Benjamin Dwyer’s music is forged from an intensive amalgamation of technical, improvisatory and interpretative elements. Experienced at the intersection of performance, gesture and compositional praxis, his music is further enriched through its deep immersion in ritual and symbol. As a classical guitarist and a major exponent of contemporary music and free jazz, Dwyer performs worldwide, appearing as soloist with all the Irish orchestras, the Neubrandenburg Philharmonic (Germany), the Santos Symphony Orchestra (Brazil), VOX21, the Callino Quartet (UK), the Vogler String Quartet (Germany) and Barry Guy’s Blue Shroud Band.
Dwyer's compositions have been performed both nationally and internationally. He has been the featured composer at the Music Nova Festival 2008 in São Paolo, the Biennale of Contemporary Music of Riberão Preto 2009, the National Concert Hall's Composers' Choice and the RTÉ National Symphony Orchestra's Horizons series. Over the last decade or so, his work has engaged increasingly with themes surrounding gender, sexuality and power. Deeply entrenched in myth and symbol, his work combines harmonically eclectic formulae and an obsessive rhythmic drive with an innate virtuosity stemming from his own understanding of performance practice. In recent years he has completed a number of important large-scale works, including: Concerto for Percussion and Orchestra (Rajas, Sattva, Tamas); Concerto No. 2 for Guitar and Orchestra; his work based on the Crow poems of Ted Hughes, Scenes from Crow (Diatribe Records); his re-working of the Oedipus myth, Umbilical; In Memorial Maharishi Mahesh Yogi for orchestra, and SacrumProfanum – inspired by the iconic Sheela-na-gig stone carvings of female figures.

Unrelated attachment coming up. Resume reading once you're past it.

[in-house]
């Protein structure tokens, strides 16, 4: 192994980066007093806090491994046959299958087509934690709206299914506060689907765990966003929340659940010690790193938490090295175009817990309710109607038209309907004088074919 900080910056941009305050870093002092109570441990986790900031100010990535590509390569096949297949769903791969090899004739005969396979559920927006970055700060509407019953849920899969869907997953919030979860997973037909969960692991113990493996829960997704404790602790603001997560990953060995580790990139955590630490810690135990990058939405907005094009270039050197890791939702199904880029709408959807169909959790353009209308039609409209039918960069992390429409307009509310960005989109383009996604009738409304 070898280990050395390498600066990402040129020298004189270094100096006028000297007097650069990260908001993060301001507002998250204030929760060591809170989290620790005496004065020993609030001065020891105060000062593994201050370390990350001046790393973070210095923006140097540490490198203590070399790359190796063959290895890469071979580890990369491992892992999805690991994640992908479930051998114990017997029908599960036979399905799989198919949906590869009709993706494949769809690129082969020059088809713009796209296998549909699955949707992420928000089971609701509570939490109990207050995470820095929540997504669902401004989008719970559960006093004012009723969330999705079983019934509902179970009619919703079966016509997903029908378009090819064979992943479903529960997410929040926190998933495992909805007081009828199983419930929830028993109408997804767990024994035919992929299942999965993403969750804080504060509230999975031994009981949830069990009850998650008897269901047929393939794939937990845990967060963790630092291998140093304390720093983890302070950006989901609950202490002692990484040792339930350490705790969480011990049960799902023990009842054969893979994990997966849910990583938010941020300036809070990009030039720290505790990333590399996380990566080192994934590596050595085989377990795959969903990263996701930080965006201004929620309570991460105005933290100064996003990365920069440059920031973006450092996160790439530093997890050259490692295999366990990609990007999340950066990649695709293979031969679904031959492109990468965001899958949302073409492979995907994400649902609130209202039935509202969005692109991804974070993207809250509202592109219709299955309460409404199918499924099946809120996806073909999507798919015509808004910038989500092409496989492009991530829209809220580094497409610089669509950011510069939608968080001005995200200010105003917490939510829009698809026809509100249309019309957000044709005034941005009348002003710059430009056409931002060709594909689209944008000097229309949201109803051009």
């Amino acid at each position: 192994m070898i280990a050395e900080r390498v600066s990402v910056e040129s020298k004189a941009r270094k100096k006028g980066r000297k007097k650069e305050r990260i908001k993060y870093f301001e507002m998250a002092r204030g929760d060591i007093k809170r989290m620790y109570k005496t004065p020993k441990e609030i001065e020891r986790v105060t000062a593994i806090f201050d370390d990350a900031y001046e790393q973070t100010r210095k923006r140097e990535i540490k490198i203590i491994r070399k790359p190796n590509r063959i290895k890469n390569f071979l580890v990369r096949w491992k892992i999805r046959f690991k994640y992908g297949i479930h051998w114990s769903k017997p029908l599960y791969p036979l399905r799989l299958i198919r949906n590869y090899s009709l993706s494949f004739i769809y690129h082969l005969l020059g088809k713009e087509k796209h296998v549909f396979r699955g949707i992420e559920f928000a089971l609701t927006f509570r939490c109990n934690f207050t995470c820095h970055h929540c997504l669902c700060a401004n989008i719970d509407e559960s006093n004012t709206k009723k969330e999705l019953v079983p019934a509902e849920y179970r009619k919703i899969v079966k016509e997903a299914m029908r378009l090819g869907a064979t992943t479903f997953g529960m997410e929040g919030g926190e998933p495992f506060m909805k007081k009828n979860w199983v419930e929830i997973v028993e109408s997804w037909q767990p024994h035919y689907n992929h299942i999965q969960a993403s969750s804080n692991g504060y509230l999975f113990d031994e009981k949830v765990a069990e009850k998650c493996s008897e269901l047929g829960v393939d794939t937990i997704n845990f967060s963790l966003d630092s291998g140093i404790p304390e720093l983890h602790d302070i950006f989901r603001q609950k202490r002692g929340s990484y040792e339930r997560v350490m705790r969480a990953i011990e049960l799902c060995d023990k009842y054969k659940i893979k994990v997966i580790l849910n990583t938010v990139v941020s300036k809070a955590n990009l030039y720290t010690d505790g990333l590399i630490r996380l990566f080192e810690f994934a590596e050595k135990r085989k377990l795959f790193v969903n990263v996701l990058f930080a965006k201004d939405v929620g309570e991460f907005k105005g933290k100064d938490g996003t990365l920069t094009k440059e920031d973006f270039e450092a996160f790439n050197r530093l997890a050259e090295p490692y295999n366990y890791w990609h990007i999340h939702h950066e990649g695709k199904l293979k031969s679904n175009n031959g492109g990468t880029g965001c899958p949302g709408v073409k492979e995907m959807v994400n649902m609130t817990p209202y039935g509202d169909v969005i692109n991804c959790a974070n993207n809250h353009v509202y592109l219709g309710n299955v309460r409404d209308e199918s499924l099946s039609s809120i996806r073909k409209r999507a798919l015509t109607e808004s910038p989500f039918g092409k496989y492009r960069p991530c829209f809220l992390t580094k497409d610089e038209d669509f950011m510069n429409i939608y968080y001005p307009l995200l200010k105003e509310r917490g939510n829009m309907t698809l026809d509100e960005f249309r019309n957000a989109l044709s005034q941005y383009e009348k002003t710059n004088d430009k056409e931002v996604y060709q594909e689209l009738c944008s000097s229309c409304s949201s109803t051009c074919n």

Twelve Études for guitar (recorded by the composer on Gamelan Records) has been described by Fabio Zanon as the ‘summation of an entire guitar epoch.’ Written for violist Garth Knox, the score and recording of imagines obesae et aspectui ingratae appears in a limited edition lithograph publication by New Dublin Press (2014). The Fidelio Trio premièred Nocturnal, after Benjamin Britten at King’s Place London in October 2015. Dwyer featured as a performer in the Krakow Autumn Jazz Festival 2014 with the Barry Guy Blue Shroud Band with which he performs regularly.
In 2009, the Royal Academy of Music (London) awarded Dwyer with the Associate of the Royal Academy of Music (ARAM), an honour bestowed upon those former students deemed 'to have made a significant contribution to the music profession'. Dwyer is currently Professor of Music at Middlesex University, London.
Further information can be found on the website www.benjamindwyer.com.
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